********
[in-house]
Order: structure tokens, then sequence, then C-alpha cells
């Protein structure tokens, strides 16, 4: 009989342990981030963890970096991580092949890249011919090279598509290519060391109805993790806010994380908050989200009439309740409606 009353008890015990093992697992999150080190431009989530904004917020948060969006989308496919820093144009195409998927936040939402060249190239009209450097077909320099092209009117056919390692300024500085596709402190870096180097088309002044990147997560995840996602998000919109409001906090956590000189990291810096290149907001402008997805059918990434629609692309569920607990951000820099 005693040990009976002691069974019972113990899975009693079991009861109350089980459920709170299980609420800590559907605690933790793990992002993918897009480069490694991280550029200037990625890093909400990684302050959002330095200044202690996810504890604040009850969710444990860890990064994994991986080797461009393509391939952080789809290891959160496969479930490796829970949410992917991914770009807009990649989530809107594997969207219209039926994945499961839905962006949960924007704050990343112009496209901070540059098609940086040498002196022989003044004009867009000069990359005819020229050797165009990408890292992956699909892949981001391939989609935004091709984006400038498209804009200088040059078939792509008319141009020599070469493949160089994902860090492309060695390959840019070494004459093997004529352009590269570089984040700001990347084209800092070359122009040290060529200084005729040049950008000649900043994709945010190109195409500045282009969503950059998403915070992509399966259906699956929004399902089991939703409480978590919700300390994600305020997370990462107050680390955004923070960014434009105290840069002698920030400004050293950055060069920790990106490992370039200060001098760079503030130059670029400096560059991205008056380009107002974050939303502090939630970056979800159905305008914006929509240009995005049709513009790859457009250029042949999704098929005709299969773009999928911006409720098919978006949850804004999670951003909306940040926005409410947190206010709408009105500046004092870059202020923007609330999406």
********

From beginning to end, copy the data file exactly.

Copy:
[in-house]
Order: structure tokens, then sequence, then C-alpha cells
């Protein structure tokens, strides 16, 4: 009989342990981030963890970096991580092949890249011919090279598509290519060391109805993790806010994380908050989200009439309740409606 009353008890015990093992697992999150080190431009989530904004917020948060969006989308496919820093144009195409998927936040939402060249190239009209450097077909320099092209009117056919390692300024500085596709402190870096180097088309002044990147997560995840996602998000919109409001906090956590000189990291810096290149907001402008997805059918990434629609692309569920607990951000820099 005693040990009976002691069974019972113990899975009693079991009861109350089980459920709170299980609420800590559907605690933790793990992002993918897009480069490694991280550029200037990625890093909400990684302050959002330095200044202690996810504890604040009850969710444990860890990064994994991986080797461009393509391939952080789809290891959160496969479930490796829970949410992917991914770009807009990649989530809107594997969207219209039926994945499961839905962006949960924007704050990343112009496209901070540059098609940086040498002196022989003044004009867009000069990359005819020229050797165009990408890292992956699909892949981001391939989609935004091709984006400038498209804009200088040059078939792509008319141009020599070469493949160089994902860090492309060695390959840019070494004459093997004529352009590269570089984040700001990347084209800092070359122009040290060529200084005729040049950008000649900043994709945010190109195409500045282009969503950059998403915070992509399966259906699956929004399902089991939703409480978590919700300390994600305020997370990462107050680390955004923070960014434009105290840069002698920030400004050293950055060069920790990106490992370039200060001098760079503030130059670029400096560059991205008056380009107002974050939303502090939630970056979800159905305008914006929509240009995005049709513009790859457009250029042949999704098929005709299969773009999928911006409720098919978006949850804004999670951003909306940040926005409410947190206010709408009105500046004092870059202020923007609330999406």